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Chaos theory – non-linear functions in legal departments

Chaos theory studies phenomenon where small changes in the initial conditions result in major changes in consequences (a butterfly flapping its wings in Brazil famously results in a hurricane off Bermuda). As used for physical systems, chaos events are non-linear: they are not wildly unpredictable and mysterious – the popular notion of chaos – but they have emergent properties much different than our minds easily grasp. Feedback loops account for some of the unexpected outcomes and unpredictable.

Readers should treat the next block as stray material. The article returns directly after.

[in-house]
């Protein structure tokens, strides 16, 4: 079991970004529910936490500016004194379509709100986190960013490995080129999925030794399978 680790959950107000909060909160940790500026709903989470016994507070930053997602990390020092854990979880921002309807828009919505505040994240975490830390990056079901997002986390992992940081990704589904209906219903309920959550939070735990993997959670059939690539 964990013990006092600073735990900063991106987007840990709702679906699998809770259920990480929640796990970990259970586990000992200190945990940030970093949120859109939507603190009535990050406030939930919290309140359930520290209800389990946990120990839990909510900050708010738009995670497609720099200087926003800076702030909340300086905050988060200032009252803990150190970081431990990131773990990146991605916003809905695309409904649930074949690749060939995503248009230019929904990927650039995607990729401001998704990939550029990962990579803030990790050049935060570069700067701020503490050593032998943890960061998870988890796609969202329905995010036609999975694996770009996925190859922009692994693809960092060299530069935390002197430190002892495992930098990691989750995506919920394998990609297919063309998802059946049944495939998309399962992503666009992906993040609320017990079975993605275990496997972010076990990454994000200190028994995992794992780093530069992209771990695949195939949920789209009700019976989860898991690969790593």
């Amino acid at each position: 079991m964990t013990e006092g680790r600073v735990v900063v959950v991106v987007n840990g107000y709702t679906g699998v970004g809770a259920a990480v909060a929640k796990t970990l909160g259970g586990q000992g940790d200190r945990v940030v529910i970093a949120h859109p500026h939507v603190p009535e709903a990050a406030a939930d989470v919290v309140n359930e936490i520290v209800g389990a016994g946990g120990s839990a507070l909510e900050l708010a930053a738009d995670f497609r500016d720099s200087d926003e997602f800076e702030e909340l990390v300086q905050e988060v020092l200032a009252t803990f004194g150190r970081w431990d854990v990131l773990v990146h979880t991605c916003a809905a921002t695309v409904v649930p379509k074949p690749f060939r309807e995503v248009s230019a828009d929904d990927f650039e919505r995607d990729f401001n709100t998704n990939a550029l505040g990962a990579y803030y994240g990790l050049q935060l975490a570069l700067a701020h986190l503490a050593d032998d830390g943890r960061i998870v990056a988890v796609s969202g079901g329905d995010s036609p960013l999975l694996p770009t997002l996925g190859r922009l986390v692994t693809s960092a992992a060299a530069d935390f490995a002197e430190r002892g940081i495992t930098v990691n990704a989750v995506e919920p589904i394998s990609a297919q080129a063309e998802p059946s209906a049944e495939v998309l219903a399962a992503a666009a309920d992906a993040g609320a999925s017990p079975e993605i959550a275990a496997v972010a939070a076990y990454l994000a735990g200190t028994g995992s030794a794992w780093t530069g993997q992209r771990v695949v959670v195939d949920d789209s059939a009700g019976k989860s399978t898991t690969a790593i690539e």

A word of advice from an in-house lawyer early in the deliberations over a pricing decision could have massive consequences years later (antitrust investigation avoided; millions in profits rightfully earned). A well-timed settlement offer takes the company down one path; botched, the bills and vexations pile up for years. If we borrow the metaphor of non-linear systems and apply them to legal teams, we risk mis-applying it, which is the lesson of Stephen E. Kellert, Borrowed Knowledge: Chaos theory and the challenge of learning across disciplines (Univ. Chic. 2008). Even so, such a power idea, caught as a conceptual metaphor, can help us understand and describe some things that happen to law departments.